The second pitch starts with an offwidth crack (too wide to jam any body part in to hold yourself to the wall but too small to squeeze your body in to climb like a chimney). I knew it would be work when Bran struggled and heaved and yelled and scraped his way through the first 4 feet of the climb. Yikes! He managed to get his way up and through the crux section arriving to the second anchors with once again ease and control. It was yet again my turn to attempt to get closer to the summit. If I thought the first pitch was hard, it made this offwidth section seem like a walk in the park. I did EVERYTHING to get out of this offwidth, including pulling on gear, groping every inch and crevice of the rock and, of course, grunting and yelling. Eventually with some encouragement from the party below and from Bran at the top, I managed to find myself out of the crux section. I was gassed. I ended up a couple of times pulling on some fixed gear along the way left by years of parties struggling their way up this climb but, miraculously, again I found myself side by side with Bran at the second set of anchors. We only had two more pitches to the top! Once again exhaustion was not going to be the reason of defeat so off Bran went for the third pitch.
He flew up the third pitch in no time and I was off climbing once again. Luckily this pitch seemed to be easier with blockier terrain and some great hand jams along the way. However as I got closer and closer to the third anchor a large, giant boulder was marked with a white x (this indicates other climbers thought this loose rock is going to fall and do not pull on it) Once again, the tower demands the utmost concentration and control. I had to reassure myself over and over again to keep going, cautiously. "DON'T TOUCH THE ROCK WITH THE WHITE X!" shouts Bran. "Gee THANKS!" I thought sarcastically as if that advice is going to help me get around the GIANT boulder teetering on the edge of definitely falling on my head. But, once again, somehow I was at the third anchor. There was only one small pitch left to go to the summit. Bran completed the fourth pitch quickly and I followed - there were no large cracks, offwidths or loose boulders but simply smooth, fun, climbing.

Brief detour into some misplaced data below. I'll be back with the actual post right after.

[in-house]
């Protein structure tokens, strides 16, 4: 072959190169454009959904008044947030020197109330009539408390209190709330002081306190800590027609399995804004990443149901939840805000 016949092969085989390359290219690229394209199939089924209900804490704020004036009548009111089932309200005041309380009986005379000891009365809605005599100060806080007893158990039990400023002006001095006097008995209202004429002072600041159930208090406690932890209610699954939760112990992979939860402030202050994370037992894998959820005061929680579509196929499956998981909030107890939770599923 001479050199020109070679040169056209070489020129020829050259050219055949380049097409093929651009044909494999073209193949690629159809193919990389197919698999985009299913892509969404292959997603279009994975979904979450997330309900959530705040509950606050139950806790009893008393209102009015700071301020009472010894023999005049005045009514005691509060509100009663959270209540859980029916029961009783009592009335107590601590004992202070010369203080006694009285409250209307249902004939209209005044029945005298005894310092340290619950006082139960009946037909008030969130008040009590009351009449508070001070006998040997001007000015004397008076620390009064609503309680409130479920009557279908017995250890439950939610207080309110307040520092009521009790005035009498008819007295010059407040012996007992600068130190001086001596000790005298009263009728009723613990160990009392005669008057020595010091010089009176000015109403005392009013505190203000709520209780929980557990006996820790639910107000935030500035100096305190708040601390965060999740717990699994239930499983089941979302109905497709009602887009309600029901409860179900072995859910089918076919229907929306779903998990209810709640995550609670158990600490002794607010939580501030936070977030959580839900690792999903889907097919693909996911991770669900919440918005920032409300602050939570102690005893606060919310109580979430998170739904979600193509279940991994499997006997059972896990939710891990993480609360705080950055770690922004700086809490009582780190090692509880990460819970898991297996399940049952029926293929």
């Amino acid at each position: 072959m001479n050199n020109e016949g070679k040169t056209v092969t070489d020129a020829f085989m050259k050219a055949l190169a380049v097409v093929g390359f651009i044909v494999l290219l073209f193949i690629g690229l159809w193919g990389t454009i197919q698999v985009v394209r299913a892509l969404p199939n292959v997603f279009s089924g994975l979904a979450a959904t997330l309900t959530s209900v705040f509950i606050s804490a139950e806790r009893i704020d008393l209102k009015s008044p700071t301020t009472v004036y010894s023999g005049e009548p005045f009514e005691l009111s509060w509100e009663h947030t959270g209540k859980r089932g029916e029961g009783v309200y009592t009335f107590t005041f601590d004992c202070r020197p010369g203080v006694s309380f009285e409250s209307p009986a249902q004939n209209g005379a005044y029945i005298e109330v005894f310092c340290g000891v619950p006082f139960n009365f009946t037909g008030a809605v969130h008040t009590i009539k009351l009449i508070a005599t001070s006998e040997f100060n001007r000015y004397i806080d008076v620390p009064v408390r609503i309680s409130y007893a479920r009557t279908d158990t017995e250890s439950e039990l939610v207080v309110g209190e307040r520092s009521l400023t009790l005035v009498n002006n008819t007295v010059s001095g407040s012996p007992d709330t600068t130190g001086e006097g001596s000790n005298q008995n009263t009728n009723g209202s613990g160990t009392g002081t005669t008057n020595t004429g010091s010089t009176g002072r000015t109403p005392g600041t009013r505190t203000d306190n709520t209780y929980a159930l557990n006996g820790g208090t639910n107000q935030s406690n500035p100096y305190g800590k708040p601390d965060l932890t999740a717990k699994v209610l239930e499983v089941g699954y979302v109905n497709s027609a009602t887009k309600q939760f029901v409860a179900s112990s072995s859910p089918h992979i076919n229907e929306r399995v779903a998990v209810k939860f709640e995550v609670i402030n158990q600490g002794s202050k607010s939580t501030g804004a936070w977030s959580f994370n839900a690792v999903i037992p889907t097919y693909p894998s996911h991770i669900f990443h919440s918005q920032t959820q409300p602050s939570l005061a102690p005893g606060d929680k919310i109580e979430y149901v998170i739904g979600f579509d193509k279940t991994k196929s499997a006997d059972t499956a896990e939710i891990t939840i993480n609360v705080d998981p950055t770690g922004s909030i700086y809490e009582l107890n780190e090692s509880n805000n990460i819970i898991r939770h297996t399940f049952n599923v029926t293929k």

So there we were. On top. Wind. Sand. More wind. Some people. All of us just sitting on the top of this tower, mostly in silence. It was truly magical. It seemed like people should not be up here, but there we were. On top. Wind. Sand. More wind. Some people. All of us. Bran and I sat for a minute or two with smiles on our faces, ropes tangled in our hands and adrenaline running through our veins. We did it. We climbed the tower. As we stood at the top soaking in the feelings of accomplishment we were also getting blown over by the wind. A storm was rolling in and we had to get off. We made three rappels down the route and at the bottom collected our packs to begin to head down.
This was by far the hardest climb I have done to date. I was exhausted both physically, mentally and emotionally. By the time we began to hike out it was 6pm. With some water and a Cliff bar, Bran and I slowly, gleefully made our way to the car. As we descended, the tower still stared with a watchful eye but this time as I looked up I said "Thank you." I think sometimes you have to just sit back and thank the things that make you try harder, think faster, bleed and hurt and yell because at the end of the day it makes you happy. The tower made me a better human and it certainly, maybe stupidly, will not be my last tower. Until next time...